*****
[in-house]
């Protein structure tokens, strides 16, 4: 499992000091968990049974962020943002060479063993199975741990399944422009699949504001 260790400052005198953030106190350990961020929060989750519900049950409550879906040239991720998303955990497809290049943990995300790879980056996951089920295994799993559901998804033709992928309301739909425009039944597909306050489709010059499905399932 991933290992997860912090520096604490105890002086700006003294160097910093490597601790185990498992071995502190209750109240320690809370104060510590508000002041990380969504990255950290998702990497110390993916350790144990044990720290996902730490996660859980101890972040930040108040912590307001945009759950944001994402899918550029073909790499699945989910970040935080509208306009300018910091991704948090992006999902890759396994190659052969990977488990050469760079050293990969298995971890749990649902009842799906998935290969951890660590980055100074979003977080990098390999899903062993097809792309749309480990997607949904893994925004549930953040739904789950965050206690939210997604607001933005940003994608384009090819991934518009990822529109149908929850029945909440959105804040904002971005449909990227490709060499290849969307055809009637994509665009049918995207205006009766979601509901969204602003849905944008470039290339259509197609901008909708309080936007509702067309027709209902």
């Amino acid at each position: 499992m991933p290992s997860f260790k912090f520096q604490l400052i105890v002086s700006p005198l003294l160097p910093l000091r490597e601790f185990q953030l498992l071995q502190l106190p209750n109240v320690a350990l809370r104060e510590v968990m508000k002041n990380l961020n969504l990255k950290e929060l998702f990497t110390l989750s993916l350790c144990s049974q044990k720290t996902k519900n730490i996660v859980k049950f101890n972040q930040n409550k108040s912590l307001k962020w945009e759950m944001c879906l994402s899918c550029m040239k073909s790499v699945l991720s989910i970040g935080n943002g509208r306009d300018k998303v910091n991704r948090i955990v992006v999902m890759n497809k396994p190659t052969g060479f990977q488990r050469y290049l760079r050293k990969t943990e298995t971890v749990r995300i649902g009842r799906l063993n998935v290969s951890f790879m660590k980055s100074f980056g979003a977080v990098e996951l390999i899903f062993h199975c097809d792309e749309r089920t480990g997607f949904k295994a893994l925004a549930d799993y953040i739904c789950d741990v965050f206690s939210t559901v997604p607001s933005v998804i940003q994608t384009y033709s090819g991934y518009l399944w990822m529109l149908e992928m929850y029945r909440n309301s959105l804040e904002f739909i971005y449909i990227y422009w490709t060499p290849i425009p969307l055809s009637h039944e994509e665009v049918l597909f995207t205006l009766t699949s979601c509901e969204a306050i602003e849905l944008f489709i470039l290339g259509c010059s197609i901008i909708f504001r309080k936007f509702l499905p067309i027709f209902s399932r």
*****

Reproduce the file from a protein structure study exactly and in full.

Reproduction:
[in-house]
């Protein structure tokens, strides 16, 4: 499992000091968990049974962020943002060479063993199975741990399944422009699949504001 260790400052005198953030106190350990961020929060989750519900049950409550879906040239991720998303955990497809290049943990995300790879980056996951089920295994799993559901998804033709992928309301739909425009039944597909306050489709010059499905399932 991933290992997860912090520096604490105890002086700006003294160097910093490597601790185990498992071995502190209750109240320690809370104060510590508000002041990380969504990255950290998702990497110390993916350790144990044990720290996902730490996660859980101890972040930040108040912590307001945009759950944001994402899918550029073909790499699945989910970040935080509208306009300018910091991704948090992006999902890759396994190659052969990977488990050469760079050293990969298995971890749990649902009842799906998935290969951890660590980055100074979003977080990098390999899903062993097809792309749309480990997607949904893994925004549930953040739904789950965050206690939210997604607001933005940003994608384009090819991934518009990822529109149908929850029945909440959105804040904002971005449909990227490709060499290849969307055809009637994509665009049918995207205006009766979601509901969204602003849905944008470039290339259509197609901008909708309080936007509702067309027709209902």
């Amino acid at each position: 499992m991933p290992s997860f260790k912090f520096q604490l400052i105890v002086s700006p005198l003294l160097p910093l000091r490597e601790f185990q953030l498992l071995q502190l106190p209750n109240v320690a350990l809370r104060e510590v968990m508000k002041n990380l961020n969504l990255k950290e929060l998702f990497t110390l989750s993916l350790c144990s049974q044990k720290t996902k519900n730490i996660v859980k049950f101890n972040q930040n409550k108040s912590l307001k962020w945009e759950m944001c879906l994402s899918c550029m040239k073909s790499v699945l991720s989910i970040g935080n943002g509208r306009d300018k998303v910091n991704r948090i955990v992006v999902m890759n497809k396994p190659t052969g060479f990977q488990r050469y290049l760079r050293k990969t943990e298995t971890v749990r995300i649902g009842r799906l063993n998935v290969s951890f790879m660590k980055s100074f980056g979003a977080v990098e996951l390999i899903f062993h199975c097809d792309e749309r089920t480990g997607f949904k295994a893994l925004a549930d799993y953040i739904c789950d741990v965050f206690s939210t559901v997604p607001s933005v998804i940003q994608t384009y033709s090819g991934y518009l399944w990822m529109l149908e992928m929850y029945r909440n309301s959105l804040e904002f739909i971005y449909i990227y422009w490709t060499p290849i425009p969307l055809s009637h039944e994509e665009v049918l597909f995207t205006l009766t699949s979601c509901e969204a306050i602003e849905l944008f489709i470039l290339g259509c010059s197609i901008i909708f504001r309080k936007f509702l499905p067309i027709f209902s399932r």